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[385] Legislature would do if left to carry out the clause of the Constitution, and said only that she ‘at all times has been ready to do her duty under the Constitution, as she understands it, and I doubt not will ever continue of this mind. More than this I cannot say.’

After Sumner finished, Clay, Butler, and Pettit bandied again their familiar epithets. Both before and after his speech there was a discussion as to the precise form of his answer to Butler's inquiry,—his assailants asserting that he had disclaimed the obligation of his oath to support the Constitution, and that his language had been altered by the official reporter at his instance, and he denying that any change in sense had been made. Fessenden's recollection, which was clear, was as follows:—

The answer made by the senator from Massachusetts was in these precise words: “I recognize no such obligation.” I did not understand that senator as meaning to say that he would not obey the Constitution or would disregard his oath; nor, allow me to say, was he so understood by many gentlemen on this side of the chamber; but he simply meant to say (I certainly so understood him that he did not consider that the Constitution imposed any such obligation upon him; that is all.

Fessenden's version was in substance confirmed by Rusk of Texas. The discussion closed with the question from Toucey of Connecticut, ‘Does he recognize the obligation to return a fugitive slave?’ Sumner replied, ‘To that I answer distinctly, no.’ The petition was then referred. When Sumner at the close of his speech resumed his seat, Chase said to him: ‘You have struck slavery the strongest blow it ever received; you have made it reel to the centre.’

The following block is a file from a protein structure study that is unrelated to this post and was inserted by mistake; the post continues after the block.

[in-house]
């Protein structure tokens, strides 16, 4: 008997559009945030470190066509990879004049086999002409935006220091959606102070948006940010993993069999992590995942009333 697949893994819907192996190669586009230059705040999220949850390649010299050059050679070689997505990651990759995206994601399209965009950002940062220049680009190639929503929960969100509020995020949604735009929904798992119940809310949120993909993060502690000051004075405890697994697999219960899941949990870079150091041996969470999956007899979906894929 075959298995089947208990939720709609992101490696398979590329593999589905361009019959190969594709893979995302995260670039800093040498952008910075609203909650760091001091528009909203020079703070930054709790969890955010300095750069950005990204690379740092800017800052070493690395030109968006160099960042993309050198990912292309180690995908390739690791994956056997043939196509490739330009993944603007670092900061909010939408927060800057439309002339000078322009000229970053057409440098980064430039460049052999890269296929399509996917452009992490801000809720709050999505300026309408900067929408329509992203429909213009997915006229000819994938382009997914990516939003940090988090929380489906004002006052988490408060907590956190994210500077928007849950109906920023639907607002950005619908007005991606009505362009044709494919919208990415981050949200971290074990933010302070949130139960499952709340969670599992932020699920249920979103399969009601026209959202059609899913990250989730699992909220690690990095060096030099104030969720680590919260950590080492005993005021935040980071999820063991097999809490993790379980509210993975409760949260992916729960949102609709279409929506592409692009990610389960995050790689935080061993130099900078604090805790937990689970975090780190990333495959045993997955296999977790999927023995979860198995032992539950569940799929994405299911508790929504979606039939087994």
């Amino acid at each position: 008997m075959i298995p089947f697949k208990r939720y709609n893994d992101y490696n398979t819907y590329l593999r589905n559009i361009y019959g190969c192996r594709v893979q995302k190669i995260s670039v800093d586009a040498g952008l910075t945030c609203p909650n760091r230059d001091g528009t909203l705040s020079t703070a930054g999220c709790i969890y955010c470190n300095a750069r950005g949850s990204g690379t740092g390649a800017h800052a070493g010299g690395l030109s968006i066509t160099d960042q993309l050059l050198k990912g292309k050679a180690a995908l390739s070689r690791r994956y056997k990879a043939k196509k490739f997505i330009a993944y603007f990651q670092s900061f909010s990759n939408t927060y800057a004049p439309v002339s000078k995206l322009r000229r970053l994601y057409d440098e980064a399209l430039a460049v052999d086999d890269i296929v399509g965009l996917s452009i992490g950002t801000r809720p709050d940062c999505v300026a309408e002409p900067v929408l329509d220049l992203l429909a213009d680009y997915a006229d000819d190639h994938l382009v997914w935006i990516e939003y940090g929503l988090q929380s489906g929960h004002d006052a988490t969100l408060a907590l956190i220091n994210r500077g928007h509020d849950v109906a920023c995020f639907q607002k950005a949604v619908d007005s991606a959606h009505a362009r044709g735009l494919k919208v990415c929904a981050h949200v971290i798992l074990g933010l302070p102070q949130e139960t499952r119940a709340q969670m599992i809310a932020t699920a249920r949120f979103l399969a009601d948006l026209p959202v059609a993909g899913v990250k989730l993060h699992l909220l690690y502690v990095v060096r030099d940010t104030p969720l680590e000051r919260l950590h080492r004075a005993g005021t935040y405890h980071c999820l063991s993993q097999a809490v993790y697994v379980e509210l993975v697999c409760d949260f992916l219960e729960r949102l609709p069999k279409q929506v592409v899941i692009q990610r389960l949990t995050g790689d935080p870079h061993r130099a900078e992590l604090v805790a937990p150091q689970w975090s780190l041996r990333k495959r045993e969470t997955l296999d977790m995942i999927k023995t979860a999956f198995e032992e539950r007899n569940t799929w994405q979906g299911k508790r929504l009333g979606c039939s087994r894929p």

Such was the intense feeling, that Pettit's suggestion of Sumner's expulsion was seriously entertained; but a canvass of the Senate showed that a sufficient vote could not be obtained for it.1 Clay's proposition to send him to Coventry was thought more practicable. It had Sumner's co-operation to this extent, that he had not from this time of his own accord any personal relations

1 Wilson's ‘Rise and Fall,’ vol. II. p. 358. The ‘Courier and Enquirer,’ July 3, the ‘Express’ and the ‘Herald’ of New York, June 30, 1854, and other journals of like temper, repeated the charges of perjury and treason against Sumner, and called for his expulsion. Clingman, member of the House, said two years later (July 9, 1856) that Sumner ‘merited chastisement’ for the speech. Sumner described, on his return home, to his friend Dana, the Senate in executive session, as it seemed at that period, like ‘the cabin of a pirate,’ where the only test of fitness for office was ‘fidelity to the slave-power.’ Adams's ‘Biography’ of Dana, vol. i. pp. 288, 289.

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